Wrongo. What some ranchers overlook is that they are not selling beef. They are selling grass. They just ship it to market in a beef container. And how efficiently a bovine converts grass to beef is very important. So the question isn’t how many head of cattle you put on any given pasture, it’s how many pounds you put on that pasture and how many pounds you have at market time.
I submit that if you put the same number of pounds of Longhorns on a given pasture they will return the same amount, or more, beef as their bigger cousins. They graze more efficiently because nature taught them to survive on marginal forage. They are more heat tolerant so they will continue to graze through many a hot day. You drive through cattle country when the thermometer is topping eighty degrees and you’ll see cattle resting under shade trees or on the shady side of buildings and down in shady draws. They’ll stay there until it cools off. But not Longhorns. They’ll be on their feet, grazing the grass or browsing the brush. Oh, and by the way, most Herefords and Angus don’t browse. They’re too persnickety. They only use the brush for shade.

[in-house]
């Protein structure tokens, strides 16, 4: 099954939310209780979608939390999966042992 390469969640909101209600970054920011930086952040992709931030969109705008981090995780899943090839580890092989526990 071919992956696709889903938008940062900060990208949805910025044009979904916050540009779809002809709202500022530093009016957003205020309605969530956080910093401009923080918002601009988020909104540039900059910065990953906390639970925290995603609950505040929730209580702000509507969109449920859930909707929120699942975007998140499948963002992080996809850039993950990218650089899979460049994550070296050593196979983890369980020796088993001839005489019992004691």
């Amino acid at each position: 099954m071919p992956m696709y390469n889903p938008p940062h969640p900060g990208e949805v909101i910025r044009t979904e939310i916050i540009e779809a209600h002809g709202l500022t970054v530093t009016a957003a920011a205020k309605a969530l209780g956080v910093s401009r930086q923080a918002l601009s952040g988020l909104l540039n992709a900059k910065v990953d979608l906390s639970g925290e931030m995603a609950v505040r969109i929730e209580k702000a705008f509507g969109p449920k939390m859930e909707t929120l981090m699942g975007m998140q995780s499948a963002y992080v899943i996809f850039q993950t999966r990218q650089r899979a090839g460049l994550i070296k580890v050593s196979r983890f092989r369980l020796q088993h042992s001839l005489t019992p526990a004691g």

Longhorns also handle going without water better than most other breeds.